Underpolling Arabs

The gap in public opinion knowledge probably exacerbates the distance between Jews and Arabs in Israel.

Underpolled 521 (do not publish again) (photo credit: Flash 90)
Underpolled 521 (do not publish again)
(photo credit: Flash 90)
ISRAELIS LOVE TO SAY WHAT they think. And they also seem to love hearing what their fellow Israelis think, judging by the wide range of polls covering many different public issues. But when Israeli Jews say they are fascinated by their fellow Israelis, they usually mean they are most interested in how other Jews think.
When it comes to public affairs, the voice of Arabs is insufficiently heard in surveys and the reporting in the media is often misleading or mistaken. Readers of The Jerusalem Report deserve some explanations as to why this is the case.
Many surveys are described as having either a “representative sample,” or a “Jewish sample.” The term “representative sample” means the survey included Arab respondents. Ironically – although some is better than none – “representative” surveys are usually inadequate representations of the Arab population. Arabs make up about 16.5% of the adult population and 20% of the whole population of Israel. Since many media surveys have a total sample of 500 respondents, quick math will tell us that representative surveys probably include about 83 Arab respondents.
But professional pollsters consider 100 respondents to be the minimum for a viable sample from which conclusions may be drawn. With such small samples, the margin of error is so high as to make results difficult to trust. So a “representative sample” based on 500 people hardly provides enough information to draw genuine conclusions regarding the Arab population with much authority.
In June 2010, the Hebrew daily, “Haaretz,” reported on the survey it commissioned from the Dialogue polling group led by Camille Fuchs, its regular pollster, who is a professor of statistics at Tel Aviv University. The survey tested attitudes regarding the IDF’s interception of the Turkish flotilla seeking to break the Gaza closure – in which Israel’s commandos killed nine violent activists. Like most of the Dialogue surveys the sample was 500 respondents in total, probably including 83 Arabs. Although the article did not cite the sample breakdown, “Haaretz” boldly proclaimed that after the flotilla events, support for Prime Minister Benjamin Netanyahu rose 12 points and over 80% of respondents felt that Knesset Member Hanin Zoabi from the Arab party Balad, who had participated in the flotilla, should be punished in some way. It’s hard to imagine that these findings hold true for the Arabs – but readers wouldn’t know because the article never mentions them.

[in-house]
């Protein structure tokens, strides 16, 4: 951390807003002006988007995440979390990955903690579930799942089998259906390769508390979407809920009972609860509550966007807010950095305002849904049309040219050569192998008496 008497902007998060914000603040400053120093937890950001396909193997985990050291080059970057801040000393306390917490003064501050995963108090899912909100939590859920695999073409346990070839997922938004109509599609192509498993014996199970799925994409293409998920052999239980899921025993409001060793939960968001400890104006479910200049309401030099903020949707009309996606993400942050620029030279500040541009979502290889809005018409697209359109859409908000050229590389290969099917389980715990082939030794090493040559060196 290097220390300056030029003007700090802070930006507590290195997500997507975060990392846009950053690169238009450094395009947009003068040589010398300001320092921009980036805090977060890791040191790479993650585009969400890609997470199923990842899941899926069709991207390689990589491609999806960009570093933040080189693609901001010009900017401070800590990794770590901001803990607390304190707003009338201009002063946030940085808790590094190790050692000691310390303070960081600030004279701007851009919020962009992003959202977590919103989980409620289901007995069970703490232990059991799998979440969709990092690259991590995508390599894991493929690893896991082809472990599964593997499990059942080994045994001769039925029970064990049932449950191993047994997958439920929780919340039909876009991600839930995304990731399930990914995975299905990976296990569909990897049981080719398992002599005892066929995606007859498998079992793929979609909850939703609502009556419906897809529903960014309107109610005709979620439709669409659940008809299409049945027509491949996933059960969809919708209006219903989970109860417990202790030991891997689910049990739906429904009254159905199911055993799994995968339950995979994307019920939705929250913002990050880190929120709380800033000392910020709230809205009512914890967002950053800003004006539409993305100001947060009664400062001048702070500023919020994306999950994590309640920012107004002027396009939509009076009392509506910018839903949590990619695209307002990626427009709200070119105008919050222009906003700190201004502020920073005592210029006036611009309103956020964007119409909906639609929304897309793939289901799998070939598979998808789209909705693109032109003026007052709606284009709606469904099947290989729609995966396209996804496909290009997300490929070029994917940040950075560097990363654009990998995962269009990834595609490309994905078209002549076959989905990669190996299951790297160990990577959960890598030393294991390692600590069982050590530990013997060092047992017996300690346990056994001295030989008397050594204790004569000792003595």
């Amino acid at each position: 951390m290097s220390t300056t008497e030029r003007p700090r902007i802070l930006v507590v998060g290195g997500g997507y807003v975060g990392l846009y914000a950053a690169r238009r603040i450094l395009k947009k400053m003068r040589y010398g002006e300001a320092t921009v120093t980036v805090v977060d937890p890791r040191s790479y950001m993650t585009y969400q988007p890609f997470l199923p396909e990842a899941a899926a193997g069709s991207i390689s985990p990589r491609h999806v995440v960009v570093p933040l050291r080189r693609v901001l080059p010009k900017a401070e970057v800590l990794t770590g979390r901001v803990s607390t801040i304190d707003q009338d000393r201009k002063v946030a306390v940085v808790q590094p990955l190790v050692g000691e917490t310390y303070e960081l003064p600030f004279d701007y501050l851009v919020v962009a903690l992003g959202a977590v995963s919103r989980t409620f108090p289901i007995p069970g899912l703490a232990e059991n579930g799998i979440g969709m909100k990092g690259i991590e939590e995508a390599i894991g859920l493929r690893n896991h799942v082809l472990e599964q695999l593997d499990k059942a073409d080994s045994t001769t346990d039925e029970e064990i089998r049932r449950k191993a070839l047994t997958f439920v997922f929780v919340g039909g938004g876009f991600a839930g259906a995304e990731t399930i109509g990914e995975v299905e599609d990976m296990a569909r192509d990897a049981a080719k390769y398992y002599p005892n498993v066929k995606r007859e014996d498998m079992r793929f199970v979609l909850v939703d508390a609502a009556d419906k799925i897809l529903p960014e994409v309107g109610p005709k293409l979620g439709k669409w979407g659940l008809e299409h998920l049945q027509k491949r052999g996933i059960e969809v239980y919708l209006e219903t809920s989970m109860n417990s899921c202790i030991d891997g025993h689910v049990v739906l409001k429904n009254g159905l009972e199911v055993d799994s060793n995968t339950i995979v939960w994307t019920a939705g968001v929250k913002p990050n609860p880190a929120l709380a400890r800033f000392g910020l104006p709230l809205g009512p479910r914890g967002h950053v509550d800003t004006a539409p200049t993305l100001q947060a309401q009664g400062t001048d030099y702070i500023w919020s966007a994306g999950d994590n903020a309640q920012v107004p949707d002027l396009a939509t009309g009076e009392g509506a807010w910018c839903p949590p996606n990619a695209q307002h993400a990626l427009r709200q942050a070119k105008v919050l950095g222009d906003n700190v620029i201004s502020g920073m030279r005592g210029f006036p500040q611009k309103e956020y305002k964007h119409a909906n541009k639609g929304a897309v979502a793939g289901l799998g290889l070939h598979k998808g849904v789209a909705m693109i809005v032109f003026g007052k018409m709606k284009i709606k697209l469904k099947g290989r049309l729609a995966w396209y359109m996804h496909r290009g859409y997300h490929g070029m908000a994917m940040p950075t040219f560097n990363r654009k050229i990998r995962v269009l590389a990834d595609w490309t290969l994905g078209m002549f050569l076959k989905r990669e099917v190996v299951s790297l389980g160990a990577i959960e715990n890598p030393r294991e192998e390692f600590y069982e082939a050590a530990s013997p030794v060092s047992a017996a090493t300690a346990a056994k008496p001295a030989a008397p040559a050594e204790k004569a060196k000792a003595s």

In other cases, newspapers report on surveys about major public issues in which Arabs were not sampled at all. In December 2010, following the “Rabbi’s Letter” calling on Jews not to rent apartments to Arabs (see “Halakha or Hatred,” January 17), the Hebrew news site Ynet reported on a survey it had commissioned on the topic. Only Jews were sampled – perhaps based on the logic that Arab attitudes would be obvious.
In other cases, the Arab population may be appropriately sampled, but the survey is misrepresented in the reporting. In December 2011, the Hebrew daily “Maariv’s” website, NRG, reported on a survey conducted by the Dahaf polling institute, led by Mina Tzemah, for the Saban Forum for Middle East Policy. “Maariv” reported that the survey had a total representative sample of 500 (again, readers would have to guess that the survey included about 83 Arabs, or 16.5%). The survey dealt with attitudes towards the conflict, but also Jewish-Arab relations.